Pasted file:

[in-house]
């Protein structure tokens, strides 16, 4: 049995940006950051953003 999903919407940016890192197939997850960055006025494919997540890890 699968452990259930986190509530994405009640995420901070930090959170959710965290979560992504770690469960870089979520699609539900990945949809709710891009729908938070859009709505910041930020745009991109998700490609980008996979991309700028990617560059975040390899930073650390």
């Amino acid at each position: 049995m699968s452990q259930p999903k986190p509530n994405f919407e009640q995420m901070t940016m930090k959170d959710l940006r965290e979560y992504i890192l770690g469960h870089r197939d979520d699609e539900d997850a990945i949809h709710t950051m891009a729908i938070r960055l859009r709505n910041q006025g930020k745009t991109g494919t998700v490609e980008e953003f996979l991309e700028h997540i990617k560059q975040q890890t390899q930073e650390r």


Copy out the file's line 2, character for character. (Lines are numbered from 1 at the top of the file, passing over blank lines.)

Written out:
């Protein structure tokens, strides 16, 4: 049995940006950051953003 999903919407940016890192197939997850960055006025494919997540890890 699968452990259930986190509530994405009640995420901070930090959170959710965290979560992504770690469960870089979520699609539900990945949809709710891009729908938070859009709505910041930020745009991109998700490609980008996979991309700028990617560059975040390899930073650390």